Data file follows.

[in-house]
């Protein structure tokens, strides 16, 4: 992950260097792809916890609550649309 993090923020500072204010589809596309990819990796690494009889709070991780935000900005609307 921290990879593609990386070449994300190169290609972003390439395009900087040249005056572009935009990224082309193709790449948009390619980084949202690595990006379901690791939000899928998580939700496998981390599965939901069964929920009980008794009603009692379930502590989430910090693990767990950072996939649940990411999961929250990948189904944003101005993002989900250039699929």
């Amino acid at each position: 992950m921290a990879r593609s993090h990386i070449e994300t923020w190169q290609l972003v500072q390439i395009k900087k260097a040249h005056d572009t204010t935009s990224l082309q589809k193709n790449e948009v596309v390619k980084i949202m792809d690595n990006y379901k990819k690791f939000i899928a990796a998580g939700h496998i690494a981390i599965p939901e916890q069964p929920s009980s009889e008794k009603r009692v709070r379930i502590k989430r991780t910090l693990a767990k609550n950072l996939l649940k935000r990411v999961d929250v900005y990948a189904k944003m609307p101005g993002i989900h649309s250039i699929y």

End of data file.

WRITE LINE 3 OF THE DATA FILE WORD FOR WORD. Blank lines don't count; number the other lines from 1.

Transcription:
């Amino acid at each position: 992950m921290a990879r593609s993090h990386i070449e994300t923020w190169q290609l972003v500072q390439i395009k900087k260097a040249h005056d572009t204010t935009s990224l082309q589809k193709n790449e948009v596309v390619k980084i949202m792809d690595n990006y379901k990819k690791f939000i899928a990796a998580g939700h496998i690494a981390i599965p939901e916890q069964p929920s009980s009889e008794k009603r009692v709070r379930i502590k989430r991780t910090l693990a767990k609550n950072l996939l649940k935000r990411v999961d929250v900005y990948a189904k944003m609307p101005g993002i989900h649309s250039i699929y």